I just worry since my throat has this uncanny ability to get sore when I ride in windy weather at all. I wish I could avoid this somehow.

  2. I’ll shut up about Fall in Miami. Seriously, I will. ;-)

  3. Yvette (Slow Bike Miami wife contingent) says:

    You’re so lucky to have such a thing as “fall” (and not have it mean you hitting the ground). Waiting for the heat to abate here so I can wear tights again and forget about my skirt staying in place or not.

  4. Sungsu says:

    I use lights in the daytime when it’s overcast and rainy.

  5. Mamavee says:

    I love it- ya’ll read my mind as I have been thinking about fall riding. And I love the jean jacket comment. I love my jean jacket but finally found the perfect jacket to wear with jeans ( not jean of course! purple velvet!)

    I need to wear skirts more too as I hate the hot legs feeling. and I need to buy some leg warmers.

  6. miss sarah says:

    Yay! I love fall too. And yes, I hate how unforgiving the snow is to my pretty boots. I basically have to get synthetic plastic ones that don’t get all battered from the moisture. Fall is indeed the time.

    I also like tights because I can then wear short skirts without worrying about people seeing 1. my panties and 2. my THIGHS. I use all caps because that’s how I feel about them. I’m a robust little Asian!


  7. cratedigger66 says:

    what you don’t like the 80s style “jeans suit?”

    “Jean jackets are perfect, as long as you’re not wearing jeans on bottom :)”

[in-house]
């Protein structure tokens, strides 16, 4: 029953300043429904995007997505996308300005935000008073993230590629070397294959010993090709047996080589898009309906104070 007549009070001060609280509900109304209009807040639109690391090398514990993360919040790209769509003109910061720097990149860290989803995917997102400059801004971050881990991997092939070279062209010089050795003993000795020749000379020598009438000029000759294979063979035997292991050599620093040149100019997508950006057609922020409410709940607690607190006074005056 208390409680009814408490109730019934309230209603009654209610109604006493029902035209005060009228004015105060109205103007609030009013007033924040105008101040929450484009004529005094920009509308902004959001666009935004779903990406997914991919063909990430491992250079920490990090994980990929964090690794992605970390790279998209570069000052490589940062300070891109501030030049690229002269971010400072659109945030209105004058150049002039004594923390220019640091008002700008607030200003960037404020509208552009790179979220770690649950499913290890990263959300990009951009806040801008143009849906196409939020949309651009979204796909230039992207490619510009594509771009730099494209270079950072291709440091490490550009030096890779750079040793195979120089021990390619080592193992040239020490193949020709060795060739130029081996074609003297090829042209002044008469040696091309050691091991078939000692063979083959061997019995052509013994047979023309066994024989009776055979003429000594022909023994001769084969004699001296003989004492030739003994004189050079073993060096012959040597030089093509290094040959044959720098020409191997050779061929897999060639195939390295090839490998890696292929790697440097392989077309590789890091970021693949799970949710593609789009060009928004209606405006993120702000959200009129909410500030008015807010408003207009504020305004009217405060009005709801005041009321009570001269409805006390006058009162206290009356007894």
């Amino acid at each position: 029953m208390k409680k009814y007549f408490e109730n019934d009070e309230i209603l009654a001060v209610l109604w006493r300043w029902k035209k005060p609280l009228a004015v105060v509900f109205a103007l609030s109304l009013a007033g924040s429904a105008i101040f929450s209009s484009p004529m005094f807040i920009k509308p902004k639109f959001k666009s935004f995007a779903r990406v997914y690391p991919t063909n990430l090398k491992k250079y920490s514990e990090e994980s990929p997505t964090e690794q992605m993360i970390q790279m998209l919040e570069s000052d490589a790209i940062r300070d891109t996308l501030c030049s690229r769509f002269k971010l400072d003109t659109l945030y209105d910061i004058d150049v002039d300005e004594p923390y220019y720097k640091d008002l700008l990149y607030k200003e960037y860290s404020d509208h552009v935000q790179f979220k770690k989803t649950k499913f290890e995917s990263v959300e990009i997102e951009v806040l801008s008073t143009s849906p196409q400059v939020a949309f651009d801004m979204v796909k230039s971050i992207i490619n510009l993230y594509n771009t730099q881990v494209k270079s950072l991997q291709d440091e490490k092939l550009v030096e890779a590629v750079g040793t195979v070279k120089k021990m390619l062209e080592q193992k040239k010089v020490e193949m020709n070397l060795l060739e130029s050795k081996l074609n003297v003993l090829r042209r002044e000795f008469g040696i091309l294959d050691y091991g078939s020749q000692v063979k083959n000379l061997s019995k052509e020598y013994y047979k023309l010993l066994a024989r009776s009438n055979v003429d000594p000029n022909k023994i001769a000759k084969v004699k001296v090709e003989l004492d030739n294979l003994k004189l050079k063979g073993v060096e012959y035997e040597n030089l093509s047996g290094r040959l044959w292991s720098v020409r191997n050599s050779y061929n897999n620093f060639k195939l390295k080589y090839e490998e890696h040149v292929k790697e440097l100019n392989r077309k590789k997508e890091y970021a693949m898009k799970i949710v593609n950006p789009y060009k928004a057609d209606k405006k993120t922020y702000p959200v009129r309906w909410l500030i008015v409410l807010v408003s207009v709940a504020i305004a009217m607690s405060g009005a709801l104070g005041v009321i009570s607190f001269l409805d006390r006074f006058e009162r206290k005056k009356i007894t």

seriously, I enjoyed my short ride yesterday, which was the first one of season where the leaves were noticeably crunching under the Raleigh tyres.

  8. Ira says:

    “Canadian tuxedo”

    I have awful luck with lights. the cheap ones last a season, the nice ones are in the triple digits. I really want one that looks clean and won’t break or be stolen- they don’t seem to exist.

  9. Autumn weather is the best, and I love tights and boots – so I’ve really been looking forward to it. This will be my first Fall/Winter season cycling. Not sure yet whether I will be able to make it all the way through the winter, but we’ll see!

    • dottie says:

      That’s a smart approach to take. Last year I was not sure what I would do about winter and simply took it one day at a time. I learned to adjust and never stopped (except on the worst days) but not pressuring myself into doing something that felt dangerous or uncomfortable was important to the process. There’s no shame in putting away the bike for the winter, as long as you give it a try first.

  10. Sox says:

    We’re finally enjoying summer here, and tho’ fall is my favourite time of year, I can wait for a few more weeks for it to arrive.
    You have piqued my curiosity by twice mentioning your Russian boots. Do you have a picture? They sound warm and I have perpetually cold feet.

    • dottie says:

      I wore those boots nearly every day last winter. They are the only boots I have that keep my feet warm December through February, and I wear them with two pairs of Smart Wool socks. There are pictures from previous posts here, here, and here. Not the best pictures, but they come a couple inches above my ankles, are thick black leather with thick rubber soles and have some sort of fake fur/wool lining. I’ll have to devote a whole post to them when I start talking more about winter. I bought them for about 20 USD when I was studying abroad in Russia in 2001. Never had to wear them again until I moved to Chicago :)

  11. Catherine says:

    “Tweed” and “wool” are among my favorite words in the English language. And I am convinced that the most soothing feeling on earth is a gently worn and slightly pilly flannel sheet against a cheek. Ah, fall. That’s about all I have to add to this discussion :)

  12. Would you mind doing a rain riding guide, too? Thanks!

    • dottie says: